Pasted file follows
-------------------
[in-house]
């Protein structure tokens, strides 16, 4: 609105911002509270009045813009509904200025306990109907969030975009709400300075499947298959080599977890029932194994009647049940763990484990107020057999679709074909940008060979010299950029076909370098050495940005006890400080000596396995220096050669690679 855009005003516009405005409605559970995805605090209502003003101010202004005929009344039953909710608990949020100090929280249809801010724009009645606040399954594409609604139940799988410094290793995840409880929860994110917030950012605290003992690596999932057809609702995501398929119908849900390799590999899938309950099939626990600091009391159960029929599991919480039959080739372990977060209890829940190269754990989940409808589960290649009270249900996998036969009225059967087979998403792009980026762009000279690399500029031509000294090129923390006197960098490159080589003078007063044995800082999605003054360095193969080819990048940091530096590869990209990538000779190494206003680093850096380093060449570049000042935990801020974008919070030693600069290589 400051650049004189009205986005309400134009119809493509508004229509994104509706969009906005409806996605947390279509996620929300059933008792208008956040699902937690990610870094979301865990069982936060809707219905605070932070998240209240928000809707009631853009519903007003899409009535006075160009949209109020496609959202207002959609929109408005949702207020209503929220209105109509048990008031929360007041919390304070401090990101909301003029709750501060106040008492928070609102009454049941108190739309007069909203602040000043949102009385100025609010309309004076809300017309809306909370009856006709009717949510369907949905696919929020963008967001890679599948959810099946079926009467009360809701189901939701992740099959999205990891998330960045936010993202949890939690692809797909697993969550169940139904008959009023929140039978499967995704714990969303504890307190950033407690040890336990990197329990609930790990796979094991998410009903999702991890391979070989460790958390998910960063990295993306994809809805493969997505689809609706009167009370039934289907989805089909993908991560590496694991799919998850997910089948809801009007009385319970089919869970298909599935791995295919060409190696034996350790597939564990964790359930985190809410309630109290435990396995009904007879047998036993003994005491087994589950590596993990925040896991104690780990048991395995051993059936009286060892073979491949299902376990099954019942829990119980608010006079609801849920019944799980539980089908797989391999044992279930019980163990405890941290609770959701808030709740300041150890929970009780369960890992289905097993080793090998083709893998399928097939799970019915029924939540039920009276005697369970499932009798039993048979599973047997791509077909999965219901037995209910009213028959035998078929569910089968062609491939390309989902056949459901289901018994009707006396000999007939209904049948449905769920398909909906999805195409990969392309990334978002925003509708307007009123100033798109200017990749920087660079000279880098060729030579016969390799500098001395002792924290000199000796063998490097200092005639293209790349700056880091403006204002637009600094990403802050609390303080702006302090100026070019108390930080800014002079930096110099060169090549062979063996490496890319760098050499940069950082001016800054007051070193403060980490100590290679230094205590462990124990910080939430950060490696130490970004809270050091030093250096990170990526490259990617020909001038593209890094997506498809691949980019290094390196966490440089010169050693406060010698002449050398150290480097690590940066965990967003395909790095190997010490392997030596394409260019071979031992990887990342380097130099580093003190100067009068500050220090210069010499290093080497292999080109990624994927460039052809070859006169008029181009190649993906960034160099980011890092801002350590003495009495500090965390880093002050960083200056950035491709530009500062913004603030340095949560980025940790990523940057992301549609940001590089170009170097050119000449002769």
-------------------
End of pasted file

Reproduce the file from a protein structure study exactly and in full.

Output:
[in-house]
């Protein structure tokens, strides 16, 4: 609105911002509270009045813009509904200025306990109907969030975009709400300075499947298959080599977890029932194994009647049940763990484990107020057999679709074909940008060979010299950029076909370098050495940005006890400080000596396995220096050669690679 855009005003516009405005409605559970995805605090209502003003101010202004005929009344039953909710608990949020100090929280249809801010724009009645606040399954594409609604139940799988410094290793995840409880929860994110917030950012605290003992690596999932057809609702995501398929119908849900390799590999899938309950099939626990600091009391159960029929599991919480039959080739372990977060209890829940190269754990989940409808589960290649009270249900996998036969009225059967087979998403792009980026762009000279690399500029031509000294090129923390006197960098490159080589003078007063044995800082999605003054360095193969080819990048940091530096590869990209990538000779190494206003680093850096380093060449570049000042935990801020974008919070030693600069290589 400051650049004189009205986005309400134009119809493509508004229509994104509706969009906005409806996605947390279509996620929300059933008792208008956040699902937690990610870094979301865990069982936060809707219905605070932070998240209240928000809707009631853009519903007003899409009535006075160009949209109020496609959202207002959609929109408005949702207020209503929220209105109509048990008031929360007041919390304070401090990101909301003029709750501060106040008492928070609102009454049941108190739309007069909203602040000043949102009385100025609010309309004076809300017309809306909370009856006709009717949510369907949905696919929020963008967001890679599948959810099946079926009467009360809701189901939701992740099959999205990891998330960045936010993202949890939690692809797909697993969550169940139904008959009023929140039978499967995704714990969303504890307190950033407690040890336990990197329990609930790990796979094991998410009903999702991890391979070989460790958390998910960063990295993306994809809805493969997505689809609706009167009370039934289907989805089909993908991560590496694991799919998850997910089948809801009007009385319970089919869970298909599935791995295919060409190696034996350790597939564990964790359930985190809410309630109290435990396995009904007879047998036993003994005491087994589950590596993990925040896991104690780990048991395995051993059936009286060892073979491949299902376990099954019942829990119980608010006079609801849920019944799980539980089908797989391999044992279930019980163990405890941290609770959701808030709740300041150890929970009780369960890992289905097993080793090998083709893998399928097939799970019915029924939540039920009276005697369970499932009798039993048979599973047997791509077909999965219901037995209910009213028959035998078929569910089968062609491939390309989902056949459901289901018994009707006396000999007939209904049948449905769920398909909906999805195409990969392309990334978002925003509708307007009123100033798109200017990749920087660079000279880098060729030579016969390799500098001395002792924290000199000796063998490097200092005639293209790349700056880091403006204002637009600094990403802050609390303080702006302090100026070019108390930080800014002079930096110099060169090549062979063996490496890319760098050499940069950082001016800054007051070193403060980490100590290679230094205590462990124990910080939430950060490696130490970004809270050091030093250096990170990526490259990617020909001038593209890094997506498809691949980019290094390196966490440089010169050693406060010698002449050398150290480097690590940066965990967003395909790095190997010490392997030596394409260019071979031992990887990342380097130099580093003190100067009068500050220090210069010499290093080497292999080109990624994927460039052809070859006169008029181009190649993906960034160099980011890092801002350590003495009495500090965390880093002050960083200056950035491709530009500062913004603030340095949560980025940790990523940057992301549609940001590089170009170097050119000449002769």